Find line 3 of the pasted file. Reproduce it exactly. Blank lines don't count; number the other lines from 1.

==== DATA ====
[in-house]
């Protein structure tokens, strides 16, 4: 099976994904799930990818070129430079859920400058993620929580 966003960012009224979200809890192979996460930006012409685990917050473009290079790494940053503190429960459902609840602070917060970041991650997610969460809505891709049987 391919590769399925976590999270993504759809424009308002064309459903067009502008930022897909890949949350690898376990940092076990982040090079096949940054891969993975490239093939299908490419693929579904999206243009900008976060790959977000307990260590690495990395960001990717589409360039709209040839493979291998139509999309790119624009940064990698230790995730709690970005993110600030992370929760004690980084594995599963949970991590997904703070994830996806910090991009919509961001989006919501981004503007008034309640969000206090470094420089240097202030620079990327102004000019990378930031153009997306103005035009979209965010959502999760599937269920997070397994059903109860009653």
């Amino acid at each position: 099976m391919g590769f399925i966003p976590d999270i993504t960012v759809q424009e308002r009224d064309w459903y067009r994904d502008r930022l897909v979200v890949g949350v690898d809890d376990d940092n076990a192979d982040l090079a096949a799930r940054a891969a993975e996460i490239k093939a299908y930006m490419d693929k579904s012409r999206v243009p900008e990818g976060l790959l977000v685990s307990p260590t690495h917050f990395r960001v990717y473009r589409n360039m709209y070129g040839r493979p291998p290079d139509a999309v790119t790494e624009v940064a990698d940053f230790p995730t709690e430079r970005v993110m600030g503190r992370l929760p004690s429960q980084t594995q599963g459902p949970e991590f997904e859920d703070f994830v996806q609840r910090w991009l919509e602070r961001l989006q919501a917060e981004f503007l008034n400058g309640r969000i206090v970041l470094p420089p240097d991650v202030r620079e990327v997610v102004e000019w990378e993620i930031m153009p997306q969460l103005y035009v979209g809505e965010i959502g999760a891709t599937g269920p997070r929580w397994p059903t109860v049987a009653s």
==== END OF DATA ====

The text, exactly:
């Amino acid at each position: 099976m391919g590769f399925i966003p976590d999270i993504t960012v759809q424009e308002r009224d064309w459903y067009r994904d502008r930022l897909v979200v890949g949350v690898d809890d376990d940092n076990a192979d982040l090079a096949a799930r940054a891969a993975e996460i490239k093939a299908y930006m490419d693929k579904s012409r999206v243009p900008e990818g976060l790959l977000v685990s307990p260590t690495h917050f990395r960001v990717y473009r589409n360039m709209y070129g040839r493979p291998p290079d139509a999309v790119t790494e624009v940064a990698d940053f230790p995730t709690e430079r970005v993110m600030g503190r992370l929760p004690s429960q980084t594995q599963g459902p949970e991590f997904e859920d703070f994830v996806q609840r910090w991009l919509e602070r961001l989006q919501a917060e981004f503007l008034n400058g309640r969000i206090v970041l470094p420089p240097d991650v202030r620079e990327v997610v102004e000019w990378e993620i930031m153009p997306q969460l103005y035009v979209g809505e965010i959502g999760a891709t599937g269920p997070r929580w397994p059903t109860v049987a009653s």